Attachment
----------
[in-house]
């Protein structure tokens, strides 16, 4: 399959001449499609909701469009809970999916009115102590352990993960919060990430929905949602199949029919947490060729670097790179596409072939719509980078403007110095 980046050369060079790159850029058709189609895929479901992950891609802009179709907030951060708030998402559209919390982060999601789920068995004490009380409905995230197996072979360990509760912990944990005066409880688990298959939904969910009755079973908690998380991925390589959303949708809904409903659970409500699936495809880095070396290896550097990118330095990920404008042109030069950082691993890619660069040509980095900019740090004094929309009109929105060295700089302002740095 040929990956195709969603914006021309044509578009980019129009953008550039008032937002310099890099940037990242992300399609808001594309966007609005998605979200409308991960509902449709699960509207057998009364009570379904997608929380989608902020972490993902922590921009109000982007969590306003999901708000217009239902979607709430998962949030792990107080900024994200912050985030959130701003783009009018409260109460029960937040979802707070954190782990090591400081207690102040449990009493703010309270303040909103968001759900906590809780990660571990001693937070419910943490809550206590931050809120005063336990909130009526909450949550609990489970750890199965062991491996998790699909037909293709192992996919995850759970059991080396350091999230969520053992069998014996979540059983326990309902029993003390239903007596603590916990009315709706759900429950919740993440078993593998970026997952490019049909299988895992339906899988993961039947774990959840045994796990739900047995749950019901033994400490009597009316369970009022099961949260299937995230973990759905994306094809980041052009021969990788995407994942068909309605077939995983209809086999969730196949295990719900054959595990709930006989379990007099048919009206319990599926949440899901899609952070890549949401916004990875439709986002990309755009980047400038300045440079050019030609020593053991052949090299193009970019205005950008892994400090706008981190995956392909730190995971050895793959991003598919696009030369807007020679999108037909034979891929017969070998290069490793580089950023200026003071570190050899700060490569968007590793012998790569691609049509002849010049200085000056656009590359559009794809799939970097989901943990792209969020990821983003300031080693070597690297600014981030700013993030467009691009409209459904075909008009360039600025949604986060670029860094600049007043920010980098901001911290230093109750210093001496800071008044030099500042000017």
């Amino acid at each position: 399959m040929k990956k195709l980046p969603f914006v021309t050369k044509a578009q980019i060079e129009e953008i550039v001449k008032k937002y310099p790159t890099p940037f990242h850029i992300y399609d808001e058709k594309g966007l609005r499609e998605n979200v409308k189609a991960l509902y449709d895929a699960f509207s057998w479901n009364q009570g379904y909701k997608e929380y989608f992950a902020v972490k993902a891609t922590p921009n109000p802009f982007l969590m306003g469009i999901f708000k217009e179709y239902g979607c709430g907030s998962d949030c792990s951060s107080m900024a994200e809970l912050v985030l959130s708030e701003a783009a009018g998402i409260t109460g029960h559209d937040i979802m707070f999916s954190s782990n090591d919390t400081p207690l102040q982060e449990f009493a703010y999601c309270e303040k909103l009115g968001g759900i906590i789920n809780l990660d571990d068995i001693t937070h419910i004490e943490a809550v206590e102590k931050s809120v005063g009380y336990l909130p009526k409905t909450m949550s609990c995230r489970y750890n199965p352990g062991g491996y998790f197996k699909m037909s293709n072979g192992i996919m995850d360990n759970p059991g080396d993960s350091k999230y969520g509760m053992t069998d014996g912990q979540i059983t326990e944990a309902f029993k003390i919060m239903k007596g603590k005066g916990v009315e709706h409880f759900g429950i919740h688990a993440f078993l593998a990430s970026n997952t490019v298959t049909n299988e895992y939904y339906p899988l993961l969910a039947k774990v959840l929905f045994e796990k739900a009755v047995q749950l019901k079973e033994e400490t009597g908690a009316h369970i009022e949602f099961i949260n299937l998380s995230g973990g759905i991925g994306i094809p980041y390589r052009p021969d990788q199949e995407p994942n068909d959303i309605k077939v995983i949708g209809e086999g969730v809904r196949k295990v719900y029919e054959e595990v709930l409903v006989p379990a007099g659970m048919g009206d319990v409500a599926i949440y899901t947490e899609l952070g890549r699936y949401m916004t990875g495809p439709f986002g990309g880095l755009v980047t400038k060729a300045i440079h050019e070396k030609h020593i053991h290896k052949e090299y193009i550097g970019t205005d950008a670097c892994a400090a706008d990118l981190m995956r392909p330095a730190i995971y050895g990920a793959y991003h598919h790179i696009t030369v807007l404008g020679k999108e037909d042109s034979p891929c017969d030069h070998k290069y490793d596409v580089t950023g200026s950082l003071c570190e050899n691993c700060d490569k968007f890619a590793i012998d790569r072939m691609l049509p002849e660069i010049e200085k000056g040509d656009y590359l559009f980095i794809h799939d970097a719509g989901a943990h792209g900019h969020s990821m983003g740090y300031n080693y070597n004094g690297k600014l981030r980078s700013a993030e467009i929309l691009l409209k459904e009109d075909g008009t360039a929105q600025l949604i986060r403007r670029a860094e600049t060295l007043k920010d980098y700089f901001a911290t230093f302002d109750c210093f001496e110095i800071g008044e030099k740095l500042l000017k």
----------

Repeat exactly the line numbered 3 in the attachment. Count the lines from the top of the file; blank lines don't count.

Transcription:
């Amino acid at each position: 399959m040929k990956k195709l980046p969603f914006v021309t050369k044509a578009q980019i060079e129009e953008i550039v001449k008032k937002y310099p790159t890099p940037f990242h850029i992300y399609d808001e058709k594309g966007l609005r499609e998605n979200v409308k189609a991960l509902y449709d895929a699960f509207s057998w479901n009364q009570g379904y909701k997608e929380y989608f992950a902020v972490k993902a891609t922590p921009n109000p802009f982007l969590m306003g469009i999901f708000k217009e179709y239902g979607c709430g907030s998962d949030c792990s951060s107080m900024a994200e809970l912050v985030l959130s708030e701003a783009a009018g998402i409260t109460g029960h559209d937040i979802m707070f999916s954190s782990n090591d919390t400081p207690l102040q982060e449990f009493a703010y999601c309270e303040k909103l009115g968001g759900i906590i789920n809780l990660d571990d068995i001693t937070h419910i004490e943490a809550v206590e102590k931050s809120v005063g009380y336990l909130p009526k409905t909450m949550s609990c995230r489970y750890n199965p352990g062991g491996y998790f197996k699909m037909s293709n072979g192992i996919m995850d360990n759970p059991g080396d993960s350091k999230y969520g509760m053992t069998d014996g912990q979540i059983t326990e944990a309902f029993k003390i919060m239903k007596g603590k005066g916990v009315e709706h409880f759900g429950i919740h688990a993440f078993l593998a990430s970026n997952t490019v298959t049909n299988e895992y939904y339906p899988l993961l969910a039947k774990v959840l929905f045994e796990k739900a009755v047995q749950l019901k079973e033994e400490t009597g908690a009316h369970i009022e949602f099961i949260n299937l998380s995230g973990g759905i991925g994306i094809p980041y390589r052009p021969d990788q199949e995407p994942n068909d959303i309605k077939v995983i949708g209809e086999g969730v809904r196949k295990v719900y029919e054959e595990v709930l409903v006989p379990a007099g659970m048919g009206d319990v409500a599926i949440y899901t947490e899609l952070g890549r699936y949401m916004t990875g495809p439709f986002g990309g880095l755009v980047t400038k060729a300045i440079h050019e070396k030609h020593i053991h290896k052949e090299y193009i550097g970019t205005d950008a670097c892994a400090a706008d990118l981190m995956r392909p330095a730190i995971y050895g990920a793959y991003h598919h790179i696009t030369v807007l404008g020679k999108e037909d042109s034979p891929c017969d030069h070998k290069y490793d596409v580089t950023g200026s950082l003071c570190e050899n691993c700060d490569k968007f890619a590793i012998d790569r072939m691609l049509p002849e660069i010049e200085k000056g040509d656009y590359l559009f980095i794809h799939d970097a719509g989901a943990h792209g900019h969020s990821m983003g740090y300031n080693y070597n004094g690297k600014l981030r980078s700013a993030e467009i929309l691009l409209k459904e009109d075909g008009t360039a929105q600025l949604i986060r403007r670029a860094e600049t060295l007043k920010d980098y700089f901001a911290t230093f302002d109750c210093f001496e110095i800071g008044e030099k740095l500042l000017k």